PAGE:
After decades of repression, politically active groups, including Islamists and those considered to be Salafists, are beginning to enjoy unprecedented liberties after the ouster of President Hosni Mubarak.

While some, namely the Muslim Brotherhood (MB), have long been active under Mubarak’s regime, others have recently entered or re-entered political life. The Islamic Group (Al-Jamaa Al-Islamiyya) has just been revived after many of its leaders were released, following decades of imprisonment.

Suspicions of mounting fanaticism have been on the rise, especially after the release of Aboud and Tarek El-Zomor, members of the Islamic Group involved in the 1981 assassination of President Sadat. The fear was amplified during the referendum, especially after the discourse over the “Yes” or “No” vote took a religious turn.

Although religion was not the only argument marshalled by those defending the “Yes” vote, the widespread notion that it was “un-Islamic” to vote “No” angered many and heightened existing fears that Islamists and Salafists were pushing their agendas through religious manipulation instead of political participation.

It is, however, worth nothing that in Alexandria, considered the Muslim Brotherhood’s stronghold, the referendum showed a split of almost 60-40 per cent in favour of the "Yes" vote. This is surprisingly lower than the expected figures and the national results at 77-23 per cent in favour of “Yes”.

Nonetheless, cases of attacks on “No” supporters and campaigners have been reported. Rasha Azab, a “No” campaigner, says: “We were attacked by Salafists during a rally in Maadi; they accused us of wanting to remove the second article of the constitution by convincing people to vote ‘No’.”

Others, however, had more frightening stories of violent attacks and assaults. Gamila Ismail, Ghad party member and former Parliamentary candidate, said she was attacked in Aswan by “bearded thugs” on motorcycles who tried to smash her car.

Arwa Marei, another “No” campaigner said: “I was distributing flyers in front of a polling station in Imbaba when two Muslim Brotherhood members approached me, trying to change my mind; when they realised that I was not going to, they asked me to stop trying to influence people’s decisions and said they would report me to the head of the electoral committee. They went into the polling station and came back without him, but with a third man who started shouting at me, took the flyers I had and tore them apart; he then grabbed me by my clothes. Some of the passersby interfered and released me.”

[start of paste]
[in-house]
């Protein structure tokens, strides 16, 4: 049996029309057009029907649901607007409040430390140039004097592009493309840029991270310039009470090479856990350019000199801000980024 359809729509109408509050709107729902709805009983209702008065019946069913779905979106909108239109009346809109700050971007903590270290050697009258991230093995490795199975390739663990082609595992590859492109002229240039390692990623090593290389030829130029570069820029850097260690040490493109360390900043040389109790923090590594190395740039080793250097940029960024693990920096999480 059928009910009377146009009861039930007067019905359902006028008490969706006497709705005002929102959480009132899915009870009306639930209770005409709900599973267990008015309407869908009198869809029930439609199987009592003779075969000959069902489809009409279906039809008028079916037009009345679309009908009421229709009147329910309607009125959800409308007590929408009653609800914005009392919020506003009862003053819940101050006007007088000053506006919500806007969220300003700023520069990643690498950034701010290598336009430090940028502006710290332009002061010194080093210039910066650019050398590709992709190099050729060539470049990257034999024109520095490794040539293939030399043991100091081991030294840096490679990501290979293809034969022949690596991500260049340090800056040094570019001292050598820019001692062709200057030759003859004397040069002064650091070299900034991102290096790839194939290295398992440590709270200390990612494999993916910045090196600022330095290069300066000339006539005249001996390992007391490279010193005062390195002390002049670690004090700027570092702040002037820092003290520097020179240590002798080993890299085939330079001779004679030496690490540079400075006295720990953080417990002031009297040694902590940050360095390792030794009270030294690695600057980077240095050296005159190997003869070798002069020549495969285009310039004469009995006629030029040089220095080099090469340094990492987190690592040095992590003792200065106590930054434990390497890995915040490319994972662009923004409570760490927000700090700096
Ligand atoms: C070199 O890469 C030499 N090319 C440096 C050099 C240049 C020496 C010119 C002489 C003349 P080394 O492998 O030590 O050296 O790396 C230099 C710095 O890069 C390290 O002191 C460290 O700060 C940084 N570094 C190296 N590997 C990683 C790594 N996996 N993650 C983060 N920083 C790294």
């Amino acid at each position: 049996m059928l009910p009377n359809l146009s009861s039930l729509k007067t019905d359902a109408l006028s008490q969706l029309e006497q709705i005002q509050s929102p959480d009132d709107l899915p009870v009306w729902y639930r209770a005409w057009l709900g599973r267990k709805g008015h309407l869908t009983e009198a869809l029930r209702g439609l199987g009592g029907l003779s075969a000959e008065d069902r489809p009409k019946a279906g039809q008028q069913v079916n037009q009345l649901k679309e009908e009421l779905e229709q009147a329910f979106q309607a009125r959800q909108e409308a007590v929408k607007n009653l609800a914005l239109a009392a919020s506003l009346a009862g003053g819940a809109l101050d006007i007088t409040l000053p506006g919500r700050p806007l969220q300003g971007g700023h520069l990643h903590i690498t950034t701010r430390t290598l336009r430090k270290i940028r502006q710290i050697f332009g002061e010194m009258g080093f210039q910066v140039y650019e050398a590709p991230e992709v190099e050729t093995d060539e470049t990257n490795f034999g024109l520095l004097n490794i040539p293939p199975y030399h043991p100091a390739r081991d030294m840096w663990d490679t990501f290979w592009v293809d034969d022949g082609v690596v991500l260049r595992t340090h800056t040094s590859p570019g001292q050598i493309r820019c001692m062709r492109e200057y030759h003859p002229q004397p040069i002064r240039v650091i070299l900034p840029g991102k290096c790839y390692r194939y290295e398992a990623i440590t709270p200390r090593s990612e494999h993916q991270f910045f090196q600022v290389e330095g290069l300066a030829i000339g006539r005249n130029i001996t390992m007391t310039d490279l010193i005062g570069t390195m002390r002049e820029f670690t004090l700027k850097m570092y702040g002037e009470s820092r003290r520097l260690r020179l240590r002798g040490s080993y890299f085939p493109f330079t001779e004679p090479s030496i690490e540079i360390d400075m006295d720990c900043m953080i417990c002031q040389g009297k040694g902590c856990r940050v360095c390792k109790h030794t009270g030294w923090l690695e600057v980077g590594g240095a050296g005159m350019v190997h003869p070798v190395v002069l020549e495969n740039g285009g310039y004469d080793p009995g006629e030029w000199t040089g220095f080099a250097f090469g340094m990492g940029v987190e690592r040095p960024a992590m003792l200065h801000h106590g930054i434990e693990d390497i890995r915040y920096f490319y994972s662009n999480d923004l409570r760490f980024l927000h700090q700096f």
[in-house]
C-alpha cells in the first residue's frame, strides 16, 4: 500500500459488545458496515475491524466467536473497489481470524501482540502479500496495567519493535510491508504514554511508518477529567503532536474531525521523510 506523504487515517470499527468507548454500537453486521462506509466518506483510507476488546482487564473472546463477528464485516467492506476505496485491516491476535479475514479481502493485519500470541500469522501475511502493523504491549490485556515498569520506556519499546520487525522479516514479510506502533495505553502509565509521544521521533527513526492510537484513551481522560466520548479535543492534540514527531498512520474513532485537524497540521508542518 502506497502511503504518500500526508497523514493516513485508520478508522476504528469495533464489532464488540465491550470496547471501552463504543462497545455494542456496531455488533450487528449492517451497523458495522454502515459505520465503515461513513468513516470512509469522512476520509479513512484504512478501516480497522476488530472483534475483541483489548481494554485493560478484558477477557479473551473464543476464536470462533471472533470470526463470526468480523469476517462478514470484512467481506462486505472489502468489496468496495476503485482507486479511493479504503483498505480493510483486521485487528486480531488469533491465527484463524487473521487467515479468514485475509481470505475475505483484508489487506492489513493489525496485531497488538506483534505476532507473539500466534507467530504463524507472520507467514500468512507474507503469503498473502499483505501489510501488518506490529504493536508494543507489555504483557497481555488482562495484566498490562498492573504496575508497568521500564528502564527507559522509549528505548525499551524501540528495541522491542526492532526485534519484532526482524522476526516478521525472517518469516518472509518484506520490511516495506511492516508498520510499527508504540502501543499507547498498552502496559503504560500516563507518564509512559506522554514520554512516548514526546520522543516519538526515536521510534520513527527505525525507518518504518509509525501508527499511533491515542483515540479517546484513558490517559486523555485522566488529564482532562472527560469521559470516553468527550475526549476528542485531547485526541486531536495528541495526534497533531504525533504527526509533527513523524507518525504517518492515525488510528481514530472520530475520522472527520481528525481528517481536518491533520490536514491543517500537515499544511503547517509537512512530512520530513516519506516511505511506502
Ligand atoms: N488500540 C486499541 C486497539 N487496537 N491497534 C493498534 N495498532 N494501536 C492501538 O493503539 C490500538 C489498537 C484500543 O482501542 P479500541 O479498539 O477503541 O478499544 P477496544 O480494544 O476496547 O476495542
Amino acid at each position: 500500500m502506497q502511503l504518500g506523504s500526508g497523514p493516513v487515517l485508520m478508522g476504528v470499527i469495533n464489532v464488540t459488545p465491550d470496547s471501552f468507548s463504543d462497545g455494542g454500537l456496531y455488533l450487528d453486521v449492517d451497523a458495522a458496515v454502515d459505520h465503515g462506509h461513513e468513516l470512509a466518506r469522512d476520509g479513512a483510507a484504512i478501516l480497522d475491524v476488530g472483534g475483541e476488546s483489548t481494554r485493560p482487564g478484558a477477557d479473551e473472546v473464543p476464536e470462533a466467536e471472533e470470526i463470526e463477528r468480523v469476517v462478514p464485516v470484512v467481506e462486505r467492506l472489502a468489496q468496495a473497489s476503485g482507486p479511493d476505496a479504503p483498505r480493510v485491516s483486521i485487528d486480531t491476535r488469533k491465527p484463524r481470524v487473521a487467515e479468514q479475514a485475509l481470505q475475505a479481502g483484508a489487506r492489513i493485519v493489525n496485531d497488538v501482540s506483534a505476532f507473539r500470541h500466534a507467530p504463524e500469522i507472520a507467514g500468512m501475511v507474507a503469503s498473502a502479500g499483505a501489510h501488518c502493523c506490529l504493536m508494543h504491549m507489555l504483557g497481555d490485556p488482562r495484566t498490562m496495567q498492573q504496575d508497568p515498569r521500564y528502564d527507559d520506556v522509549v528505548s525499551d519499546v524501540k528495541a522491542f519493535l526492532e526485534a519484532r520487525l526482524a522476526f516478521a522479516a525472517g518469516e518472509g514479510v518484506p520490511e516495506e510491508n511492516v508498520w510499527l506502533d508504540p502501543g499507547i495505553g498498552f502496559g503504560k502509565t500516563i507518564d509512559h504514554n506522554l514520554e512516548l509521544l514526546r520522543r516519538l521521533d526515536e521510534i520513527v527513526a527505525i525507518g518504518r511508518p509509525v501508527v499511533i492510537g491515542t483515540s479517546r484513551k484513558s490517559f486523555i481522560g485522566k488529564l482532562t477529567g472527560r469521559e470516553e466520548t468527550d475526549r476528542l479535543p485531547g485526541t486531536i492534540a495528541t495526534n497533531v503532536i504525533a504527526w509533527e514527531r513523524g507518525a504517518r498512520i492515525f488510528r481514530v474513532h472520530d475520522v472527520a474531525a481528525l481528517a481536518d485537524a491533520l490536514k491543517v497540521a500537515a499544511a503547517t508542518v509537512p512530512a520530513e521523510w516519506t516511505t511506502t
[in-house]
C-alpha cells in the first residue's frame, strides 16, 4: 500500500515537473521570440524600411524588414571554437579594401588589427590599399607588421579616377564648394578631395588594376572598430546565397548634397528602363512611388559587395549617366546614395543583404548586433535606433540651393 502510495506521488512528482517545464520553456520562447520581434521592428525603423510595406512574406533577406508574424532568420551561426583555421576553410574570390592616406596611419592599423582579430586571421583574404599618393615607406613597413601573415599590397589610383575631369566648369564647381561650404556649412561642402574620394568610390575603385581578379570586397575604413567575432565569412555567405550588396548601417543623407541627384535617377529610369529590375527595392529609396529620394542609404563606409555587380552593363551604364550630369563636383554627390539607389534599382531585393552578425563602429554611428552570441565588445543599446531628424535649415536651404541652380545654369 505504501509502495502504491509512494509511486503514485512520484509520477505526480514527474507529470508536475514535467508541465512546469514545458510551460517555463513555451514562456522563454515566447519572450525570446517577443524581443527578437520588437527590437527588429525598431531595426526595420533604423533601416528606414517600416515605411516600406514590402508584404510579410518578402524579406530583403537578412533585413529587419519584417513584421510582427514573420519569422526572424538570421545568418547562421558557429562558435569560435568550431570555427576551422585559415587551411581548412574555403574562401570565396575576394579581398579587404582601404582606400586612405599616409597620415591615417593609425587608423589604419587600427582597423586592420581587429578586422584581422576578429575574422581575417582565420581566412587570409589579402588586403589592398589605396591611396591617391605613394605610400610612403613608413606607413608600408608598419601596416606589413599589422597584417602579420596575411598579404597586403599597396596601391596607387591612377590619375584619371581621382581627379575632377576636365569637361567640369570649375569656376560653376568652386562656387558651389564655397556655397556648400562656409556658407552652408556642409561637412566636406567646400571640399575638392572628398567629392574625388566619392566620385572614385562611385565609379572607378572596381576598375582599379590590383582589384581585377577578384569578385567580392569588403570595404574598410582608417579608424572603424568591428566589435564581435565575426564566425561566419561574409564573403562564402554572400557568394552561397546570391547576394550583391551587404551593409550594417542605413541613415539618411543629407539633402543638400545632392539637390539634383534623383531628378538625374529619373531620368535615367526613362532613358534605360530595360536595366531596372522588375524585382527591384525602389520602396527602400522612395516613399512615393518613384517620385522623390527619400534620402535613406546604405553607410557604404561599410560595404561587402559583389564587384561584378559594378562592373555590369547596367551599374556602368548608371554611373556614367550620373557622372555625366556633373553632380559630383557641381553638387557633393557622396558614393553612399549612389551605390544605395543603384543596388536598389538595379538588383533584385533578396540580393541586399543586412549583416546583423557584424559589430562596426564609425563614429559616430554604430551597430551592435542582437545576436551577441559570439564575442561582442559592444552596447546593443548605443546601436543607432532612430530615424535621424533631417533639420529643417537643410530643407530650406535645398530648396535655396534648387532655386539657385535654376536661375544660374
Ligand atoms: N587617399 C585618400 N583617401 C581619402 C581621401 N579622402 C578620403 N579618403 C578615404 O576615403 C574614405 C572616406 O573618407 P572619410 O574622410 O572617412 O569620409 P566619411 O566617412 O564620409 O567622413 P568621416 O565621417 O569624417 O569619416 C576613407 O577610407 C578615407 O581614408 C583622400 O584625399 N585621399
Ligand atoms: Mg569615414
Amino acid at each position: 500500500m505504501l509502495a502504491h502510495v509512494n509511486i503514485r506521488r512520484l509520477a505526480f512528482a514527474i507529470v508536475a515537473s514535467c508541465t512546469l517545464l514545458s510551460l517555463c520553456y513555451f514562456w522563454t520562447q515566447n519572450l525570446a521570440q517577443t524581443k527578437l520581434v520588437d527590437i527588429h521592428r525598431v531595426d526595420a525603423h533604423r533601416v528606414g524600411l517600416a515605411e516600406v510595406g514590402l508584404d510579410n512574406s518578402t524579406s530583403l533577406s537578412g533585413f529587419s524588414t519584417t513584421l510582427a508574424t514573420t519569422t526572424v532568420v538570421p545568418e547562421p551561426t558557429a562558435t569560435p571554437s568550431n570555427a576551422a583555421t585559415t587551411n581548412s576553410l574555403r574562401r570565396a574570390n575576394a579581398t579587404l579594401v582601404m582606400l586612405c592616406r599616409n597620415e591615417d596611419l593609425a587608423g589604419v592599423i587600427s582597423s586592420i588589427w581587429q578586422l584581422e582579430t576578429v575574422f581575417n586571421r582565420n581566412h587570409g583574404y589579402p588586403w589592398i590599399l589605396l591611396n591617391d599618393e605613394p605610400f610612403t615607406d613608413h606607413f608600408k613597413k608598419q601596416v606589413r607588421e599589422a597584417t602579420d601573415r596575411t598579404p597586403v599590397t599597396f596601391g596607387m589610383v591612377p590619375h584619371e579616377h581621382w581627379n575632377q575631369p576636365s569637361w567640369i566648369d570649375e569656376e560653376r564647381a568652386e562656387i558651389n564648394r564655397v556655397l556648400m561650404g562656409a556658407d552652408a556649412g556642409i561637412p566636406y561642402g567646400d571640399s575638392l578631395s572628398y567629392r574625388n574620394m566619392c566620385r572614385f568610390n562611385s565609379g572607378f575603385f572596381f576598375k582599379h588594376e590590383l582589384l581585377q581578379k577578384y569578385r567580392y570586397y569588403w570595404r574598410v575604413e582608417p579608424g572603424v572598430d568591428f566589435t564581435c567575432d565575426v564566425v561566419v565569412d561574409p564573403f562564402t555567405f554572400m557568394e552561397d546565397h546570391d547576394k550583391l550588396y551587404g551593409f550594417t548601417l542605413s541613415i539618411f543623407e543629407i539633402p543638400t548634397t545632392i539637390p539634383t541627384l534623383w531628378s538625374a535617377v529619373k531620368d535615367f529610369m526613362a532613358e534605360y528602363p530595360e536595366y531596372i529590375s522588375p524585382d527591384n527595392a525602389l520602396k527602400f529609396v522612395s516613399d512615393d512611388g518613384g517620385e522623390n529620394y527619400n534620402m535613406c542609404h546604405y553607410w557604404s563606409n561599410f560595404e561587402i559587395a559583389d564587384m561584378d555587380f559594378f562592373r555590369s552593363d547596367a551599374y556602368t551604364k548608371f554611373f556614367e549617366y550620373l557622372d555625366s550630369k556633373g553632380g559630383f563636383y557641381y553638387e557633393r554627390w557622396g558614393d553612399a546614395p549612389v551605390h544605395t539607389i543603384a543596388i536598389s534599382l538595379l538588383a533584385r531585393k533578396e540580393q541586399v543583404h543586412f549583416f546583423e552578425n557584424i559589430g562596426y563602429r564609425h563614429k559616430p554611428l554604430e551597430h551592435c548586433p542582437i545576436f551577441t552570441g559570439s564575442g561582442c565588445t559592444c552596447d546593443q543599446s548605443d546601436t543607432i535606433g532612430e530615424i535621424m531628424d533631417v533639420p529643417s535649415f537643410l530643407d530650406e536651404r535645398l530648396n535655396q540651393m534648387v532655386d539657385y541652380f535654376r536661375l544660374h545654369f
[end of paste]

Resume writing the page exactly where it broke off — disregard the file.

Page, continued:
Marei also added that when asked by a taxi driver what her vote would be she responded “No” to which he replied, “You would then be supporting our foes (read: Christians)” – the cab driver had surmised she was a Muslim from her veil. When Marei argued with him about that statement, he asked her to get out of the taxi.

Nevertheless, the Brotherhood denies any involvement in such acts. Mohamed Osman, member of the Brotherhood and the Revolution Youth Coalition, stressed: “We have been participating in elections since the forties, and it was we who were the most assaulted for decades. We should not be confused with other Islamist groups. There are Islamist groups that have for years now been completely isolated and are politically inexperienced. We haven’t used Article 2 in any of our campaigns. The debate over the referendum made it seem as though it was a split between the progressive forces and the Islamist forces and this is not true.”

Ibrahim El-Hudaybi, a former member of the Muslim Brotherhood, believes that the use of ideological weapons was rife on both sides. When asked about the Salafists, he replied that they were answering unasked questions. “It was a procedural question which both sides approached as an ideological one...it shouldn’t have been.”

El-Hudaybi emphasised that the Brotherhood discussed the amendments from a procedural angle. “Some did use religion but not the leadership,” he stated, adding that some within the Islamist organisation voted “No”.

http://english.ahram.org.eg/News/8267.aspx